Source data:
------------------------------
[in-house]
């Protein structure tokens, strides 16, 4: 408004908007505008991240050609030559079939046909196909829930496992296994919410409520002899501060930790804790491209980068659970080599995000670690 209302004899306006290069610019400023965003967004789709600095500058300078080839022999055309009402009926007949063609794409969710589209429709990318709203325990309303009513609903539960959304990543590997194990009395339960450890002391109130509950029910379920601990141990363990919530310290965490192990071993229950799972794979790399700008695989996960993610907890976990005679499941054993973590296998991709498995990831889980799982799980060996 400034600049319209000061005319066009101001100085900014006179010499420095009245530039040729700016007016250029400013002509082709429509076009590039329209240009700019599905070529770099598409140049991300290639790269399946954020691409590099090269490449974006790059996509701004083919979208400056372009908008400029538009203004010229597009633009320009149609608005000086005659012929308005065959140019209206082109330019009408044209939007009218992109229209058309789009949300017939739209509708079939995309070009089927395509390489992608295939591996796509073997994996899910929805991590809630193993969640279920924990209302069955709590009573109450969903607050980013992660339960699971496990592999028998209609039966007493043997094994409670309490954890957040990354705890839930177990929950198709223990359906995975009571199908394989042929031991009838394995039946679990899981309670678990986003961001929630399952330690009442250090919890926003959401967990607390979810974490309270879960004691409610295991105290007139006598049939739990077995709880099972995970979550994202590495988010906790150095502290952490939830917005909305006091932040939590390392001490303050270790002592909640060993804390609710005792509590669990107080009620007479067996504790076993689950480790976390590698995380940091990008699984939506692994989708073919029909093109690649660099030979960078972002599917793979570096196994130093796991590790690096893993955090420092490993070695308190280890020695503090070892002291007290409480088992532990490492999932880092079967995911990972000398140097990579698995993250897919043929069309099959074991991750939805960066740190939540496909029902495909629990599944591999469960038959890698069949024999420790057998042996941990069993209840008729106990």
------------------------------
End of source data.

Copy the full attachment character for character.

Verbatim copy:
[in-house]
């Protein structure tokens, strides 16, 4: 408004908007505008991240050609030559079939046909196909829930496992296994919410409520002899501060930790804790491209980068659970080599995000670690 209302004899306006290069610019400023965003967004789709600095500058300078080839022999055309009402009926007949063609794409969710589209429709990318709203325990309303009513609903539960959304990543590997194990009395339960450890002391109130509950029910379920601990141990363990919530310290965490192990071993229950799972794979790399700008695989996960993610907890976990005679499941054993973590296998991709498995990831889980799982799980060996 400034600049319209000061005319066009101001100085900014006179010499420095009245530039040729700016007016250029400013002509082709429509076009590039329209240009700019599905070529770099598409140049991300290639790269399946954020691409590099090269490449974006790059996509701004083919979208400056372009908008400029538009203004010229597009633009320009149609608005000086005659012929308005065959140019209206082109330019009408044209939007009218992109229209058309789009949300017939739209509708079939995309070009089927395509390489992608295939591996796509073997994996899910929805991590809630193993969640279920924990209302069955709590009573109450969903607050980013992660339960699971496990592999028998209609039966007493043997094994409670309490954890957040990354705890839930177990929950198709223990359906995975009571199908394989042929031991009838394995039946679990899981309670678990986003961001929630399952330690009442250090919890926003959401967990607390979810974490309270879960004691409610295991105290007139006598049939739990077995709880099972995970979550994202590495988010906790150095502290952490939830917005909305006091932040939590390392001490303050270790002592909640060993804390609710005792509590669990107080009620007479067996504790076993689950480790976390590698995380940091990008699984939506692994989708073919029909093109690649660099030979960078972002599917793979570096196994130093796991590790690096893993955090420092490993070695308190280890020695503090070892002291007290409480088992532990490492999932880092079967995911990972000398140097990579698995993250897919043929069309099959074991991750939805960066740190939540496909029902495909629990599944591999469960038959890698069949024999420790057998042996941990069993209840008729106990």